The U.S. examined Alibaba's cloud unit to determine whether it poses a national security risk

The U.S. examined Alibabas cloud unit for potential national security risks

January 20, 2022: According to three people briefed on the matter, the Biden administration reviews e-commerce giant Alibaba’s cloud business to determine whether it poses a risk to U.S. national security. The government ramps up scrutiny of Chinese technology companies that deal with U.S. firms.

The probe focuses on how the company stores U.S. clients’ data, including personal information and intellectual property. The potential for Beijing to disrupt access by U.S. users to their data stored on the Alibaba cloud is also a concern, one of the people said. If the Chinese government could gain access to it, the people said.

U.S. regulators could choose to force the company to reduce the risks by the cloud business or prohibit Americans at home and abroad from using the service altogether.

Former President Donald Trump’s Commerce Department was concerned regarding Alibaba’s cloud business. Still, the Biden administration launched the formal review after he took office in January, according to one of the three people and a former Trump administration official.

According to research firm Gartner Inc, Alibaba’s U.S. cloud business is small, with annual revenue of less than an estimated $50 million. But suppose regulators ultimately decide to block transactions between American firms and Alibaba Cloud. In that case, it will damage the bottom line of one of the company’s most profitable businesses and deal a blow to its reputation as a whole.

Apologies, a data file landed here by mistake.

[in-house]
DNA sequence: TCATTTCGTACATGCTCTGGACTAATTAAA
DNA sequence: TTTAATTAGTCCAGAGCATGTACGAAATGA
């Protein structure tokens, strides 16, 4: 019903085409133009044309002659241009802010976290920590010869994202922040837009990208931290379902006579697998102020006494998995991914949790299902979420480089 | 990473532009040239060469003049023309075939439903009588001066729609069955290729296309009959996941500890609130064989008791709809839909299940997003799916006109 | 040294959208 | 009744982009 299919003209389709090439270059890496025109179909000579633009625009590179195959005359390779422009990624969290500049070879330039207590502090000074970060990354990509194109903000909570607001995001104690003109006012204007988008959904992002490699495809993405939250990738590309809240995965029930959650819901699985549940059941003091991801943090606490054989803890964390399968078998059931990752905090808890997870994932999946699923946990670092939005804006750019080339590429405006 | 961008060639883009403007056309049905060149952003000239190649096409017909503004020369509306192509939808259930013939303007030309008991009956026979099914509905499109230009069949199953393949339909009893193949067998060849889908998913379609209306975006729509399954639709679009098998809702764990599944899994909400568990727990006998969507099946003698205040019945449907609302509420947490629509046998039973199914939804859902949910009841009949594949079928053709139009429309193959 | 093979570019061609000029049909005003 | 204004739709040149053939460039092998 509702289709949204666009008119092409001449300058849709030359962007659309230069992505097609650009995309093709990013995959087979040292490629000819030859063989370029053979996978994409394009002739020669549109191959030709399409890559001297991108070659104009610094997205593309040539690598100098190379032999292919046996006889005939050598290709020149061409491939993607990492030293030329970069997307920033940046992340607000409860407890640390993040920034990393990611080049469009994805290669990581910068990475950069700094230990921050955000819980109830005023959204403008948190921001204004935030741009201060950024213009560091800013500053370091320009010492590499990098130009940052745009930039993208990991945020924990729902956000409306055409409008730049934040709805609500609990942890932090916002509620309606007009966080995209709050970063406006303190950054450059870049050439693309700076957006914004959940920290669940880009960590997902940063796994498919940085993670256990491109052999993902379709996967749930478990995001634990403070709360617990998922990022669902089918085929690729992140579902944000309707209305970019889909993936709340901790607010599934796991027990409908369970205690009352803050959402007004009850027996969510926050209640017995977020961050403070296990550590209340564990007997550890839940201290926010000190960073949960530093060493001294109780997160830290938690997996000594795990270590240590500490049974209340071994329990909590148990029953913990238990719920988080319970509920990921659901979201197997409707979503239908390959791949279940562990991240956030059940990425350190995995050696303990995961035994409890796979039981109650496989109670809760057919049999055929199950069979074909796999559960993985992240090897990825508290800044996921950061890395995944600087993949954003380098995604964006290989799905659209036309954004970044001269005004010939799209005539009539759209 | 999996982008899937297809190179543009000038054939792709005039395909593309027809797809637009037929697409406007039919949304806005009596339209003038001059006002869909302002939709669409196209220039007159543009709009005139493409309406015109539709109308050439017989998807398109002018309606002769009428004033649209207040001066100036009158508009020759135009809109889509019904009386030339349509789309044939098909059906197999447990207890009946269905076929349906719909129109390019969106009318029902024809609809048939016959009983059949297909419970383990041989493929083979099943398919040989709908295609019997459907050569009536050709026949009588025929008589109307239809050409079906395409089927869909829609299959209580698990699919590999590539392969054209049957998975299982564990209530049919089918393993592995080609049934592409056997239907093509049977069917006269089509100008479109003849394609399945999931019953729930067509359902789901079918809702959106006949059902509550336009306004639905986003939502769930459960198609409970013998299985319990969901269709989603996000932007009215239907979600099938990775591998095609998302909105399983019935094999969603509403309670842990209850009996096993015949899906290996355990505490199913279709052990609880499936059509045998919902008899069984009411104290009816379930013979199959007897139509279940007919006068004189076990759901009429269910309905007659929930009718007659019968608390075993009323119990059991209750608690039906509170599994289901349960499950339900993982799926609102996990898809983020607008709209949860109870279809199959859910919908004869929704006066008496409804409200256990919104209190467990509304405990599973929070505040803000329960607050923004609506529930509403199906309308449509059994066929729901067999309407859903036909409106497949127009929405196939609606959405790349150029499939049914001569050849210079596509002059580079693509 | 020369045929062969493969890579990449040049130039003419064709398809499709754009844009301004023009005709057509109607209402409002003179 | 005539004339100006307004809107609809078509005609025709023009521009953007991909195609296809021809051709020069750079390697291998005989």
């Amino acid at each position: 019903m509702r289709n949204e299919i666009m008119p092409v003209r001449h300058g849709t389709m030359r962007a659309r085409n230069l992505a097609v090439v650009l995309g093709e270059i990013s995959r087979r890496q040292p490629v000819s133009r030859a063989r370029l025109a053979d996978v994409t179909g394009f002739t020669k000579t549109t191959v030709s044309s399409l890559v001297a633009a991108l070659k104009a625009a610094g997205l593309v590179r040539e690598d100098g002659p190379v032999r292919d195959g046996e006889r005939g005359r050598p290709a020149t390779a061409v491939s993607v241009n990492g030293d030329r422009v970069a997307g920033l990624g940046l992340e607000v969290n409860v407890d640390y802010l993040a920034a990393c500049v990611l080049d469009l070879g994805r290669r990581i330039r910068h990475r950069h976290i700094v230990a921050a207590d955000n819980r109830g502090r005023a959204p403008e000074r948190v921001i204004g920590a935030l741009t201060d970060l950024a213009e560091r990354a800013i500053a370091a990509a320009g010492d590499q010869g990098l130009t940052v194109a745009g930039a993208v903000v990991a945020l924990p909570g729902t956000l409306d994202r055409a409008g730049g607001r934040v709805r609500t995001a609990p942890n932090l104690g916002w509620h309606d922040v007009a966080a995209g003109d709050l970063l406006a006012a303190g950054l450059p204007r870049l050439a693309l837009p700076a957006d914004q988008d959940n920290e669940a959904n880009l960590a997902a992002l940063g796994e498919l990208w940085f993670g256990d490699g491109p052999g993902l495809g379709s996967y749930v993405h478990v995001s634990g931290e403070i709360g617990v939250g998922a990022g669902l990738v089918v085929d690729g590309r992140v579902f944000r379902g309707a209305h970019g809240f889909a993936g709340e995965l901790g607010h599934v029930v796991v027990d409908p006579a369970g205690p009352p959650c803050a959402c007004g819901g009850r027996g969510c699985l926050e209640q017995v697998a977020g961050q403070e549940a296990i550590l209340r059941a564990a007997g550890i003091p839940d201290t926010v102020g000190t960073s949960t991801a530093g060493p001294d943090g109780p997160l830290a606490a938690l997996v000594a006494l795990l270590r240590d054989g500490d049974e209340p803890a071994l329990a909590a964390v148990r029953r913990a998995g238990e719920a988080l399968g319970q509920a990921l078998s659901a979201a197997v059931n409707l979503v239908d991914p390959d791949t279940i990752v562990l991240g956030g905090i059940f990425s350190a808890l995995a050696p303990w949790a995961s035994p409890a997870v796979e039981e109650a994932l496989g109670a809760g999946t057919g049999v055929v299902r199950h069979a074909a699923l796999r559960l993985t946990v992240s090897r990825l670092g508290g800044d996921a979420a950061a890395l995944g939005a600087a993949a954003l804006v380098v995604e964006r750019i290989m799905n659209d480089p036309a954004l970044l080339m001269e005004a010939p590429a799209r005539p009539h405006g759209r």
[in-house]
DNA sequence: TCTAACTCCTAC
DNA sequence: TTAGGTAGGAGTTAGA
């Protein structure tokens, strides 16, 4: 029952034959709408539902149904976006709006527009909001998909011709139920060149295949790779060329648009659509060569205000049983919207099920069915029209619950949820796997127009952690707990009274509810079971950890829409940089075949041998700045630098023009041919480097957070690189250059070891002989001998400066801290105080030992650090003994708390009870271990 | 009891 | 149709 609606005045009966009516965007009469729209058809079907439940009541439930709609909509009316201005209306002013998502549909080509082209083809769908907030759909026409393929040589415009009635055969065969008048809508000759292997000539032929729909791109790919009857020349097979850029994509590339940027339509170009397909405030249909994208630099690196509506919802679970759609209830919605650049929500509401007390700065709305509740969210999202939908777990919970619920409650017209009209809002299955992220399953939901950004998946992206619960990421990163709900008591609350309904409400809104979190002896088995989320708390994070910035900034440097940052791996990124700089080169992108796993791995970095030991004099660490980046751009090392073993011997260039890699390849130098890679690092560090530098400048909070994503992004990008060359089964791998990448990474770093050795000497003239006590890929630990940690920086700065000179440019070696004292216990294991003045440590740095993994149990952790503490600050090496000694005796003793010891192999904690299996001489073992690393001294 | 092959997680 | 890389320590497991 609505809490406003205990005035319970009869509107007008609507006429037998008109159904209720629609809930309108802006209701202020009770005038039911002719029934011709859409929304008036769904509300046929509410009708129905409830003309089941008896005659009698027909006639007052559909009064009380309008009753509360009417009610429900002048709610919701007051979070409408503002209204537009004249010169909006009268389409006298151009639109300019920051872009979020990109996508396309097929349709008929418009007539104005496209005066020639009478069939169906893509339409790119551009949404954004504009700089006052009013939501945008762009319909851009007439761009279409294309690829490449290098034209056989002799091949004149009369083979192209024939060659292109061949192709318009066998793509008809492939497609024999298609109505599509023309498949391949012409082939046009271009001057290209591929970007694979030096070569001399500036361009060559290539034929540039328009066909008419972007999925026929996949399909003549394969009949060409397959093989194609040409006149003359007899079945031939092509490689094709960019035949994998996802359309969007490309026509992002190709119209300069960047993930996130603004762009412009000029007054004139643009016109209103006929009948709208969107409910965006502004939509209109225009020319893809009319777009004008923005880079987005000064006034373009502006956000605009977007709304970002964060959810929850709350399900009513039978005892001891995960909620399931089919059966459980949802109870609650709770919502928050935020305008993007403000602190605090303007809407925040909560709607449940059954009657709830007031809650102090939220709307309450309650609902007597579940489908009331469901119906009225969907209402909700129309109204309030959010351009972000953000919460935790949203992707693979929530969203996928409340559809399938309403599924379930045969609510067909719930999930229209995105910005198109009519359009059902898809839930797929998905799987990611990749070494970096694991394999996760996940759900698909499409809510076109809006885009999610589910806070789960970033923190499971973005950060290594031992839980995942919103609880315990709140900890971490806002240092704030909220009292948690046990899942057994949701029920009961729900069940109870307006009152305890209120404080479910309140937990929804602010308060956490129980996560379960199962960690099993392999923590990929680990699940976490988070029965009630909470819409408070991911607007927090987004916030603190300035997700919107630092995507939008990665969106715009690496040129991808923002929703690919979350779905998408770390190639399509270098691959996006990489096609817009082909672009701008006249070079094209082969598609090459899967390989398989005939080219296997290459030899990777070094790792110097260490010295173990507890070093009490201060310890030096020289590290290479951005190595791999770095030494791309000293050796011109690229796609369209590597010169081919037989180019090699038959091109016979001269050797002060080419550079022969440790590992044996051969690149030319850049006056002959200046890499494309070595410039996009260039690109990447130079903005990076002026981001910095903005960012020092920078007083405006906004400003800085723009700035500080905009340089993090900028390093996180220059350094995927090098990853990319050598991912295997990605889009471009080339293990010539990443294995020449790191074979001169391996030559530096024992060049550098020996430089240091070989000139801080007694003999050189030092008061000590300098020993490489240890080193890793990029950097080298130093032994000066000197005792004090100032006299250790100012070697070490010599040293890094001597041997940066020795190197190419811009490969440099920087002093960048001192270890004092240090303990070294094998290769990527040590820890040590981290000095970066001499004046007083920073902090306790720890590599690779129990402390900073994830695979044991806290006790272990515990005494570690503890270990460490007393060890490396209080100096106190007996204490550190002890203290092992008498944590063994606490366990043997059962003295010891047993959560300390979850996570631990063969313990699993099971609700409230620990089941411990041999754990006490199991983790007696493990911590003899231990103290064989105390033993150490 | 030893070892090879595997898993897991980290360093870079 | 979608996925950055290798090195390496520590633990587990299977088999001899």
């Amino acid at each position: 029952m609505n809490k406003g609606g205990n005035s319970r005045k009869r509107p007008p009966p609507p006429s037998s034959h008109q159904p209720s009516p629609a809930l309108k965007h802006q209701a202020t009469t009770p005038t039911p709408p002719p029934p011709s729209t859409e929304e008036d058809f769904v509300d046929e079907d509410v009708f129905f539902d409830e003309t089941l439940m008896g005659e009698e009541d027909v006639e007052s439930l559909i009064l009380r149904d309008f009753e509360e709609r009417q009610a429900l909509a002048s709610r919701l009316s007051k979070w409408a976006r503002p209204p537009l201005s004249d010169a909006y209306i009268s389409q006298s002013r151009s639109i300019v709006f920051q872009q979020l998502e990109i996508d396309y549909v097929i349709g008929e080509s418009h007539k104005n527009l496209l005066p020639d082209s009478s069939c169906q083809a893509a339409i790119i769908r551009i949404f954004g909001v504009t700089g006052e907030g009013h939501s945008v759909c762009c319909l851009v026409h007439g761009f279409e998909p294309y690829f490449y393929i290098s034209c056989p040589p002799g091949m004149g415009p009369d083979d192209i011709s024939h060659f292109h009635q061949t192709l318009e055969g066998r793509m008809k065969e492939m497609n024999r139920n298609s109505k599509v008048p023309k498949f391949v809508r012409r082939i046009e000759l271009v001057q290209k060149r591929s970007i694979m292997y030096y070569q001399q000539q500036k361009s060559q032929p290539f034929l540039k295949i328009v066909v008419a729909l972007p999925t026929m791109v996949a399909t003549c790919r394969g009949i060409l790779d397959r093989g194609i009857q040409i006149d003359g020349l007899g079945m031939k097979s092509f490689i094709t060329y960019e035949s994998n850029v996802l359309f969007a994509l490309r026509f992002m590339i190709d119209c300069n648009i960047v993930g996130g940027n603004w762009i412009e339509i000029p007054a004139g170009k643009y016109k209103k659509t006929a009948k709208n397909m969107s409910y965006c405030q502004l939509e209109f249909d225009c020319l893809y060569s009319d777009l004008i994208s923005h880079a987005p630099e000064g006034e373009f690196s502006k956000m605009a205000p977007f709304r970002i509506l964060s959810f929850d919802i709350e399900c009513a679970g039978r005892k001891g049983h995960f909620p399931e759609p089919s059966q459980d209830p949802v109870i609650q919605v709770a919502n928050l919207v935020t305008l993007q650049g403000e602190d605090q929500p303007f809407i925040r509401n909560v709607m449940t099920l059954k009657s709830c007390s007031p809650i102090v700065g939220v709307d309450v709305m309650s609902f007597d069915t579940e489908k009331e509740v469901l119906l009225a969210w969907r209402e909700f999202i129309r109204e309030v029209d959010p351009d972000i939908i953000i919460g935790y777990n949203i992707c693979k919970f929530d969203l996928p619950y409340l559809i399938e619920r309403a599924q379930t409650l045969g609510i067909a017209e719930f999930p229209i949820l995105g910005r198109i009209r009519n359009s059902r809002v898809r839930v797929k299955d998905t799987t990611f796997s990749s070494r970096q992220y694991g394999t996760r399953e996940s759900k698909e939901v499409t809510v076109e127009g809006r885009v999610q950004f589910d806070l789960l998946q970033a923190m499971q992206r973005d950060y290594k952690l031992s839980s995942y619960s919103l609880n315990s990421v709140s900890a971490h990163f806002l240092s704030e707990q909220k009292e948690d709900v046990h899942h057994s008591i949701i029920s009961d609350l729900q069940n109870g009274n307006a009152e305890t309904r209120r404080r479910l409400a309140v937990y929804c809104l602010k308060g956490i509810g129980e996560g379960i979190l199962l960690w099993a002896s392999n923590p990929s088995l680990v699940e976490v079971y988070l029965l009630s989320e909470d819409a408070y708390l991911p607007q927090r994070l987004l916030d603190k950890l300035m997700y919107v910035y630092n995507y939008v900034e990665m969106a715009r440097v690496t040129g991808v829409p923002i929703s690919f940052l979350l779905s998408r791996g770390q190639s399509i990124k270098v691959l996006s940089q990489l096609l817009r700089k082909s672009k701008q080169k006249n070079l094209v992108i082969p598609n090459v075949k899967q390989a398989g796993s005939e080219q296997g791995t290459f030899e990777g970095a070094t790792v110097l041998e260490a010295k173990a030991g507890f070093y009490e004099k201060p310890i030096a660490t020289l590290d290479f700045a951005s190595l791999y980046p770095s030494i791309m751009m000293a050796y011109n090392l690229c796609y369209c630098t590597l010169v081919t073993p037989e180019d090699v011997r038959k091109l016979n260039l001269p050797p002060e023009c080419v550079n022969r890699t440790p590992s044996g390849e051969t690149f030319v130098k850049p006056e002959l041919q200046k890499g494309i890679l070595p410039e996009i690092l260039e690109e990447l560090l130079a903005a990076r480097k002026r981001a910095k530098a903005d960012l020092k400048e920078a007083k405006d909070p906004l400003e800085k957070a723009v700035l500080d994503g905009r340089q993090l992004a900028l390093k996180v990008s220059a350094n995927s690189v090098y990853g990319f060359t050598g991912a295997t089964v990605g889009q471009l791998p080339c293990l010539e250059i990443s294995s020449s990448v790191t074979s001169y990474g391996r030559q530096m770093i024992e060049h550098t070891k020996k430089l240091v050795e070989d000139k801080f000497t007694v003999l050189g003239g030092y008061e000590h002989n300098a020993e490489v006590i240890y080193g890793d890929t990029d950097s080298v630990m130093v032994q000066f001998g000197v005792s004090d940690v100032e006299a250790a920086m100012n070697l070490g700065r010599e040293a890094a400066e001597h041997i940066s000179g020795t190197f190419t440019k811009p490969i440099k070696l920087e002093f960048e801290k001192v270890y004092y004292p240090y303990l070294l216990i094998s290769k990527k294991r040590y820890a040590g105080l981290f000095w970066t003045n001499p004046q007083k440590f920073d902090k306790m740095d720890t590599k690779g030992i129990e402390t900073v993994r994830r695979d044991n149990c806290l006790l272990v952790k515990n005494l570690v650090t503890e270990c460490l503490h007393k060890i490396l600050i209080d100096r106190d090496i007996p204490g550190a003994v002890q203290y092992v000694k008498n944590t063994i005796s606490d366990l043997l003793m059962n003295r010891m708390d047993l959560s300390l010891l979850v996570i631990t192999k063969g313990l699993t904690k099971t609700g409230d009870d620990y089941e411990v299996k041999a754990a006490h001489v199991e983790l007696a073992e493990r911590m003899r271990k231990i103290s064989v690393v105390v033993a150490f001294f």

A Commerce Department spokesperson said the agency does not comment on the “existence or non-existence of transaction reviews.” The Chinese Embassy in Washington did not respond to a request for comment.

Alibaba declined to comment. It did similar flag concerns nearly operating in the U.S. in its most recent annual report, which says U.S. companies that have contracts with Alibaba “may be prohibited from continuing to do business with us, which include performing their obligations under agreements involving our cloud services.”

A small office leads the probe into Alibaba’s cloud business within the Commerce Department known as the Office of Intelligence and Security. The Trump administration created it to wield broad new powers to ban or restrict U.S. firms and internet, telecom, and tech companies from “foreign adversaries” nations such as China, Russia, Cuba, Iran, North Korea, and Venezuela.

One of the sources said that the office had been mainly focused on Chinese cloud providers amid growing concern for the potential for data theft and access disruption by Beijing.

The Trump administration issued a warning in August 2020 against Chinese cloud providers, which include Alibaba, “to prevent U.S. citizens’ most sensitive personal information and our businesses’ most valuable intellectual property from being stored and processed on cloud-based systems accessible to our foreign adversaries.”

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